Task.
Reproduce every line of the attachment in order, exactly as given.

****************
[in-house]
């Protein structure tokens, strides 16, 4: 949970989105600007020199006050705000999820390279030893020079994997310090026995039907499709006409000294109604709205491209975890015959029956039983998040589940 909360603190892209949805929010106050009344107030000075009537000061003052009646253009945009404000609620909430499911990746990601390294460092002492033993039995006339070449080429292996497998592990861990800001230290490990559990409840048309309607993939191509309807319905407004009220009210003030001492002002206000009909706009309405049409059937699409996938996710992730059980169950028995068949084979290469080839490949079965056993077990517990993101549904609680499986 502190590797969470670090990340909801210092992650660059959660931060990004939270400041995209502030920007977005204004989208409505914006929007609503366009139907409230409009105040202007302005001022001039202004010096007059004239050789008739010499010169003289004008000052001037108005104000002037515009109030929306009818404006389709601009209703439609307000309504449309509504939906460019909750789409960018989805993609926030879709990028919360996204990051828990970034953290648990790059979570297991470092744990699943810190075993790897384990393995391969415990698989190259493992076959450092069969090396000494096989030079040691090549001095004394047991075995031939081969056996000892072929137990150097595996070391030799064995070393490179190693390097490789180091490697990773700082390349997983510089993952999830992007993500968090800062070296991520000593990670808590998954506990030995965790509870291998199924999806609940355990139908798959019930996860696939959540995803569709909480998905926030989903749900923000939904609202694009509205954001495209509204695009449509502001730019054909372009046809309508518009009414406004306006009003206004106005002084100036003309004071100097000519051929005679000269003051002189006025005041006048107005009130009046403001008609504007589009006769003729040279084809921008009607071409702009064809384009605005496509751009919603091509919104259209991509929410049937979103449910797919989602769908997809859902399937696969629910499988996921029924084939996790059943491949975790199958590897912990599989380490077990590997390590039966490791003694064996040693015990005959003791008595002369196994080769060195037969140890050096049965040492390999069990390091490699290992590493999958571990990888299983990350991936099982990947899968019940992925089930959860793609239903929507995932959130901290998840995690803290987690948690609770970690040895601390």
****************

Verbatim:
[in-house]
């Protein structure tokens, strides 16, 4: 949970989105600007020199006050705000999820390279030893020079994997310090026995039907499709006409000294109604709205491209975890015959029956039983998040589940 909360603190892209949805929010106050009344107030000075009537000061003052009646253009945009404000609620909430499911990746990601390294460092002492033993039995006339070449080429292996497998592990861990800001230290490990559990409840048309309607993939191509309807319905407004009220009210003030001492002002206000009909706009309405049409059937699409996938996710992730059980169950028995068949084979290469080839490949079965056993077990517990993101549904609680499986 502190590797969470670090990340909801210092992650660059959660931060990004939270400041995209502030920007977005204004989208409505914006929007609503366009139907409230409009105040202007302005001022001039202004010096007059004239050789008739010499010169003289004008000052001037108005104000002037515009109030929306009818404006389709601009209703439609307000309504449309509504939906460019909750789409960018989805993609926030879709990028919360996204990051828990970034953290648990790059979570297991470092744990699943810190075993790897384990393995391969415990698989190259493992076959450092069969090396000494096989030079040691090549001095004394047991075995031939081969056996000892072929137990150097595996070391030799064995070393490179190693390097490789180091490697990773700082390349997983510089993952999830992007993500968090800062070296991520000593990670808590998954506990030995965790509870291998199924999806609940355990139908798959019930996860696939959540995803569709909480998905926030989903749900923000939904609202694009509205954001495209509204695009449509502001730019054909372009046809309508518009009414406004306006009003206004106005002084100036003309004071100097000519051929005679000269003051002189006025005041006048107005009130009046403001008609504007589009006769003729040279084809921008009607071409702009064809384009605005496509751009919603091509919104259209991509929410049937979103449910797919989602769908997809859902399937696969629910499988996921029924084939996790059943491949975790199958590897912990599989380490077990590997390590039966490791003694064996040693015990005959003791008595002369196994080769060195037969140890050096049965040492390999069990390091490699290992590493999958571990990888299983990350991936099982990947899968019940992925089930959860793609239903929507995932959130901290998840995690803290987690948690609770970690040895601390």